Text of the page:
lost three pounds. He was planning to begin looking for work.
met with Mr. Vesel on February 6, 2014 and March 6, 2014.
(Tr. 251, 253) In March, he complained of depression and
anxiety. (Tr. 251) Dr. Messerly also noted an increase in
depressive symptoms in March 2014. (Tr. 249) Griffith
reported that the initial benefits of Abilify seemed to have
waned. Dr. Messerly increased Abilify. Griffith also reported
an increase in suicidal ideation. He was stressed by
financial concerns, jury duty, and the decision to apply for
disability. (Tr. 249) Dr. Messerly prepared a short letter
stating that Griffith was unable to serve as a juror due to
his symptoms of mental illness. (Tr. 224)
2014, Griffith reported improvement in his mood with Abilify.
He was still having residual depression but his auditory
hallucinations were much better. On June 25, 2014, Griffith
reported that he was applying for work. Dr. Vesel explained
why he was unwilling to complete disability forms from
Griffith's lawyer. Griffith reported that he did not feel
that he was improving. He said he was putting “on a
good face” at sessions. (Tr. 298)
August 2014, Griffith reported to Mr. Vesel that he had been
mean to his dogs and his partner. He had also been calling
women names when shopping. He had thrown a plate while
cooking. (Tr. 296) Despite these examples of losing his
temper, he was working on calming himself when he was angry.
September 2014, Griffith reported a decrease in mood swings
over the course of his treatment. He was having increased
worries over finances but reported no current thoughts of
suicide and he was not hearing voices. (Tr. 343)
continued to meet with Mr. Vesel in November and December
2014. (Tr. 355, 357, 359) He reported sleeping more and
feeling depressed but he was not having angry outbursts. In
December he reported enjoying Christmas activities - having a
tree and Christmas cookies. He was enjoying his dogs. (Tr.
355) In January 2015, Griffith was sleeping well with less
mood extremes. (Tr. 341) On February 26, 2015, Griffith's
mood continued to improve. However, on March 26, 2015,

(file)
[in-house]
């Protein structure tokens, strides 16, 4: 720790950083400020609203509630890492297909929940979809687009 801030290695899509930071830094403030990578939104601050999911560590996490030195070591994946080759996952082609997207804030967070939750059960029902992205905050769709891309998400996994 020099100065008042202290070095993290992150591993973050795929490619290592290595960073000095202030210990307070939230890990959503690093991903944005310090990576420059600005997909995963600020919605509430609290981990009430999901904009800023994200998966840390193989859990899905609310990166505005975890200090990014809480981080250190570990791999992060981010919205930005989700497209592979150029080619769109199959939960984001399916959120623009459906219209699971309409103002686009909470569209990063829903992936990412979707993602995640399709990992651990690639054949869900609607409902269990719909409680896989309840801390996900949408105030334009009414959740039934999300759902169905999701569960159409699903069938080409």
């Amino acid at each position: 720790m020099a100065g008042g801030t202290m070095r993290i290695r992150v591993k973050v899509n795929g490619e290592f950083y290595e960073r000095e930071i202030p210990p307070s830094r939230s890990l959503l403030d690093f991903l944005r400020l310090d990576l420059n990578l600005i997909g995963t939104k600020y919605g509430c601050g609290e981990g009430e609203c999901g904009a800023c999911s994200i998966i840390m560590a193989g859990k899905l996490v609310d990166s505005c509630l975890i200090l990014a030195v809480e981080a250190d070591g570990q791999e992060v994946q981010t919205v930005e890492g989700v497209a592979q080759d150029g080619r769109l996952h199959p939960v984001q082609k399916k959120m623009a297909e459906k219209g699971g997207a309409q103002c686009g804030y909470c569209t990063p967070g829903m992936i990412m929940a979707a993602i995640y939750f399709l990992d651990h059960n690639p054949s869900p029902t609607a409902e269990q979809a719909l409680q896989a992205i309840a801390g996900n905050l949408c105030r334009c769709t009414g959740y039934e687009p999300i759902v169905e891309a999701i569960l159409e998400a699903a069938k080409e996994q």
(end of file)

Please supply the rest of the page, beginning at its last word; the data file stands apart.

Griffith's mood had declined due to his partner's
house guest. (Tr. 414, 416)
met with Dr. Messerly in July 2015, having not seen her since
January. He had limited access to transportation and never
called for medications. He reported a depressed mood,
irritability and low energy. He had been avoiding leaving the
home or even walking the dog. His partner's house guest
had stayed with them for four months. (Tr. 403) Griffith also
attended counseling sessions with Mr. Vesel in July and
August 2015. He reported bad depression and isolation. (Tr.
410, 412) On September 8, 2015, Griffith continued to
complain to Dr. Messerly of worsening depression over the
last couple of months. Griffith denied suicidal ideation and
manic episodes. (Tr. 401)
September 15, 2015, Griffith reported some improvement in
mood and daily activities. He had been doing digital coloring
and other things on his computer and was spending time with
his dogs. (Tr. 407-408)
October 22, 2015, Griffith met with Dr. Messerly and Mr.
Vesel. Griffith reported an increase in isolation and
anxiety. He indicated he had financial worries because his
partner was in the hospital. (Tr. 399, 405)
Reviewing Psychologist - Karla Voyten, Ph.D. - May
16, 2014, reviewing state agency psychologist, Karla Voyten,
opined that Griffith did not meet or equal any listings and
that he was capable of performing work involving only
superficial social interactions. She felt that Griffith could
adapt to relatively static settings with few changes. (Tr.
Reviewing Psychologist - Dr. Irma Johnston - September 24,
reconsideration, reviewing state psychologist, Irma Johnston,
Psy.D., reviewed Griffith's file on September 24, 2014
and affirmed most of the findings of Dr. Voyten. (Tr. 88-93)
Dr. Johnston found that Griffith's ability to interact
with the general public was markedly limited. (Tr. 93)
testified to the following summarized points at the
• He was born on January 30, 1962. He lived with his
disabled partner in a townhouse. (Tr. 38)
• Griffith claimed his disability began on August 1,
2013. (Tr. 41)
• He is 5'7 ½” and weighed 315
pounds. (Tr. 39)
• He does not have a driver's license. (Tr. 39) His
next-door neighbor drove him to places such as the grocery
store and Medicaid and provided rides to his doctors'
appointments. He got a ride to the ALJ hearing from
“provider ride.” (Tr. 40)
• Griffith only left his house once or twice a month.
• Griffith's last job was at Marc's. Before that
he worked at Best Buy in loss prevention or security. (Tr.
42-43) Toward the end of his job at Best Buy, Griffith was
confrontational with ...